The scene is like something out of a Mills & Boon novel, with a suitor so besotted by the object of his desire that he chooses a present he knows she will love, and takes the trouble to gift-wrap it himself. But there is no romantic music or candle-lit seduction and the lovers are not human. Rather they are balloon flies, little insects that swarm over water and marshy areas throughout Britain during the summer months and conduct a courtship ritual with a macabre twist. The males are not predators themselves — they subsist peacefully on a diet of nectar — but they will do anything for their greedy, protein-crazy inamoratas. Trapping other insects, usually smaller flies, as nuptial gifts, they wrap up their prey beautifully in silk produced by special glands on their forelegs. Male digger wasp trying to mate with a fly orchid flower in a nature reserve in the English countryside The bigger the present and the more elaborate the wrapping, the more time the male … [Read more...] about Butterflies with eyes in very private place explored in new book
Lying in wait book
By the time our dahabiya moored at Daraw, just north of the Aswan Dam, and we stepped down on to the bank, watched by a few idle cows, I was tiring of Agatha Christie. If you say you are going sailing up the Nile, everyone – absolutely everyone – cracks a gag about someone getting murdered. But gripping as it is, Death on the Nile isn’t a good book about Egypt. The river is only tangentially relevant to the story. As with all Christies, it could be anywhere. Like many a visitor to Egypt before us, we started with the pyramids of Giza. “They’re a bit of a tourist trap but they’ve got to be done,” a friend advised before I went. Standing in front of the Great Sphinx, with the pyramids looming behind, it was hard not to agree. Under the burning sun, the monuments, the sky, the sand and the yellow-brown admin buildings all seem to have been made from the same substance, as if the architecture were simply dusty air crystallised into solid form. In … [Read more...] about Sailing the Nile in style
I was an easily frightened child, and nothing scared me more than certain picture books. Something about the static images, the simple words and the unseen menaces hidden between pages made books much more sinister than, say, movies, and quite a few volumes that now seem perfectly innocuous were banished from my bedroom shelves. I had forgotten about this youthful phobia until I saw “The Babadook,” the debut feature by the Australian director Jennifer Kent. Or rather, until I came home from the screening, went to bed and woke up in the throes of the kind of nightmare that was the reason I had shunned those books in the first place. The Babadook is a black-hatted, long-taloned, snaggletoothed figure — a sort of monochrome, pen-and-ink Freddy Krueger — who lives between the bright red covers of a story that shows up in the house of Amelia (Essie Davis) and her 6-year-old son, Sam (Noah Wiseman). Their household is a creepy place, even before the visitor … [Read more...] about Go Read a Book, Kid. It Couldn’t Hurt You.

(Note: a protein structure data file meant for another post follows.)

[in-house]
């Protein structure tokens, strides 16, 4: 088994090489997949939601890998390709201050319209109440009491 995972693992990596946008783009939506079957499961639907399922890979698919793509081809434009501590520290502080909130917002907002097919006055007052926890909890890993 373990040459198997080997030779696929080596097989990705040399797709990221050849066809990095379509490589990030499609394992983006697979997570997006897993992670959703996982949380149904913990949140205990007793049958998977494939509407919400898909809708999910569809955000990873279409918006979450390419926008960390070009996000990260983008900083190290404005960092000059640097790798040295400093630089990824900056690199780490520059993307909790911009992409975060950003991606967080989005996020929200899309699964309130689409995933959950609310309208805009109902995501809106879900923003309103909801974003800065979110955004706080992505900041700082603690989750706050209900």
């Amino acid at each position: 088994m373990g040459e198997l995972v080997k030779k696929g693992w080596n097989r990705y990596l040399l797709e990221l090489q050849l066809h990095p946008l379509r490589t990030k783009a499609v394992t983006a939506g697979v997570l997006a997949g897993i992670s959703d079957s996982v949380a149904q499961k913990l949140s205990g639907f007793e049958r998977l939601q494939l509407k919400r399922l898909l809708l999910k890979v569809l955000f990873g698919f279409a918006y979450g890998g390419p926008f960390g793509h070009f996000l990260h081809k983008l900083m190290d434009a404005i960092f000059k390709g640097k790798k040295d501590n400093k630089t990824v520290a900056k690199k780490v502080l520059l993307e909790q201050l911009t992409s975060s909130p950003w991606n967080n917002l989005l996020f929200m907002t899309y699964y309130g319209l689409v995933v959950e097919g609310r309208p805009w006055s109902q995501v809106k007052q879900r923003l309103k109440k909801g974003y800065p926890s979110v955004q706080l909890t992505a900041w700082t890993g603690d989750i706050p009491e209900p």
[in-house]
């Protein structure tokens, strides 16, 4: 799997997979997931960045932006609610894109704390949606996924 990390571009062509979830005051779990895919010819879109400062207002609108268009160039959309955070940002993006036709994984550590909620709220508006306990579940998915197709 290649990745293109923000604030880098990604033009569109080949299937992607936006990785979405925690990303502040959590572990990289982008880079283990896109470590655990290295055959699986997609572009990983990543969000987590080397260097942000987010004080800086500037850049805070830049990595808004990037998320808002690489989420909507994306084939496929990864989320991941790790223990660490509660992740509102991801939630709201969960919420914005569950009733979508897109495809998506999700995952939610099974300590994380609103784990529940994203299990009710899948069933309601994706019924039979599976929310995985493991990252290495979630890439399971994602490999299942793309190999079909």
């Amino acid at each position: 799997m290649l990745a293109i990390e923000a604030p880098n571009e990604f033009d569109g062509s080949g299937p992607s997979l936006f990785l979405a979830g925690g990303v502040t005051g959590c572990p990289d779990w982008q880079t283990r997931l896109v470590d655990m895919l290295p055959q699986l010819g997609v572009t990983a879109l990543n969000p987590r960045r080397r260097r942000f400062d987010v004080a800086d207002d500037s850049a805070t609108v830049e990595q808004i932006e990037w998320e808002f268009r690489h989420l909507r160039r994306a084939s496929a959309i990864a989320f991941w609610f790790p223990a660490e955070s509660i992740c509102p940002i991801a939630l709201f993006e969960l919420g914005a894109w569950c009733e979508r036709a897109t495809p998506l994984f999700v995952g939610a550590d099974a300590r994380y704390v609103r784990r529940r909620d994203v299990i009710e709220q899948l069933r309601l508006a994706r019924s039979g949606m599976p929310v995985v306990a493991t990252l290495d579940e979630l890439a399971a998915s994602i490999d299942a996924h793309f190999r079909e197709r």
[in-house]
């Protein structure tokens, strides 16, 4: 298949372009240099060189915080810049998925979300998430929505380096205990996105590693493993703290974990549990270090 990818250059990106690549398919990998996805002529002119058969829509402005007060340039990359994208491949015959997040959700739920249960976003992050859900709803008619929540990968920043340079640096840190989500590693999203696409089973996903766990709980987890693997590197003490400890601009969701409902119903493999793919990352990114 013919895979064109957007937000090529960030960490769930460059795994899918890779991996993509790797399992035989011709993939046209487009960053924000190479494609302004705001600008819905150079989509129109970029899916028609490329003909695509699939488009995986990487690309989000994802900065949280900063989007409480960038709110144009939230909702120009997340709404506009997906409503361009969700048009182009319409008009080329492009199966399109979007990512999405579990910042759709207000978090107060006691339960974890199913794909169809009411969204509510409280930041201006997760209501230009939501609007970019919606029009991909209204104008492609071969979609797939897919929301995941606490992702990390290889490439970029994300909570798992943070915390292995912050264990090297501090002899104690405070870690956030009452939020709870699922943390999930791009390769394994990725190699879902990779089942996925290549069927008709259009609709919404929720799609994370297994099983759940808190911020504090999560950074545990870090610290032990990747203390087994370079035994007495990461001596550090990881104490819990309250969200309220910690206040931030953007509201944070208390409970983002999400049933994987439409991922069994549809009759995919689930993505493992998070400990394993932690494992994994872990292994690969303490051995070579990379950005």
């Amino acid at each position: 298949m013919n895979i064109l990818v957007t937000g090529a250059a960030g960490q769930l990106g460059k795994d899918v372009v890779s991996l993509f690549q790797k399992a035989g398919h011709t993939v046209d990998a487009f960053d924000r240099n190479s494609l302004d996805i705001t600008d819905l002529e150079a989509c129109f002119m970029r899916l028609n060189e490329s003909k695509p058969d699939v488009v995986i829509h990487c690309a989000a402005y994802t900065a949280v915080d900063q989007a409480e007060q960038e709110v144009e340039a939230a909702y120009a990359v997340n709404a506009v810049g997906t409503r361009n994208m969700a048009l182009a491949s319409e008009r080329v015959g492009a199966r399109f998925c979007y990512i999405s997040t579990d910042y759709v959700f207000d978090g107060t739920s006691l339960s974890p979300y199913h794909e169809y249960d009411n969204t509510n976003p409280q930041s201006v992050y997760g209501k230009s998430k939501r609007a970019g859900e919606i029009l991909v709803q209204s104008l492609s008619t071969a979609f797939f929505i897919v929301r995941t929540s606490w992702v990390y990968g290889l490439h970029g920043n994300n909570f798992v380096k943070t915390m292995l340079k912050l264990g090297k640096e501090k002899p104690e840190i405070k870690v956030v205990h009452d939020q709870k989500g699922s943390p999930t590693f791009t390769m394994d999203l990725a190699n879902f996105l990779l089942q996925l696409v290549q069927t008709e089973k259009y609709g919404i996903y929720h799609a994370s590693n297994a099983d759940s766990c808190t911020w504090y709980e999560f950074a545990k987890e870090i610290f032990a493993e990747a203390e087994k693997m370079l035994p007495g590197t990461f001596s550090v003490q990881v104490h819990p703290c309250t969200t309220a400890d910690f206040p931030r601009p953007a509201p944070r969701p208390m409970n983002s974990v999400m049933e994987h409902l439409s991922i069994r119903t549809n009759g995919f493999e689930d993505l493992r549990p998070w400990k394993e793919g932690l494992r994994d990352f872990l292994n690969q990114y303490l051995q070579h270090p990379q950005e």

Once again this year, we plan to endure the challenges we know lie in wait at busy air terminals and other obstacles between Zion Canyon and our beloved New England, but upon landing my mind will be on other things: islands, lighthouses, lobster boats, back roads, old cemeteries, sugar houses, old barns, farmers’ markets, fall gardens and stone walls. Each are a chapter in a pantheon of personal passions that have been part of my life; each something I grew up with, but will never take for granted. Stone walls are a good example. In 1871 the U.S. Department of Agriculture published a “Statistics of Fences In the United States.” At that time, it noted that in New England and New York State alone, there were 252,539 miles of stone walls, enough to circle the globe ten times, and to build all the pyramids of Egypt times one hundred. It has been calculated that such an effort would have required an army of 15,000 workers 243 years to accomplish. The “when” … [Read more...] about Why stone walls are so pervasive in the northeast
The nation's 41st president was a member of St. Martin's Episcopal Church in Houston for more than a half century. HOUSTON — The spiritual home for the past half century to George H.W. and Barbara Bush began its final goodbye Wednesday as the 41st president's body was carried inside with echoes of Hail to Chief still ringing in the air. And mourners, some dressed in their Sunday finest and some in the clothing of blue-collar workers, streamed in by the hundreds to pay final respects to a fellow Houstonian and onetime leader of the free world who died Friday at 94. Larry and Nancy Buffington joined the seemingly endless line of mourners because, they said, Bush exemplified the image of a national leader. “This makes me homesick for the values and integrity that belongs in the White House,” said Larry Buffington, who was in line outside church in Houston for more than four hours. Nancy Buffington, who met the 41st president several years ago … [Read more...] about George H.W. Bush lies in repose at his Houston church of 50 years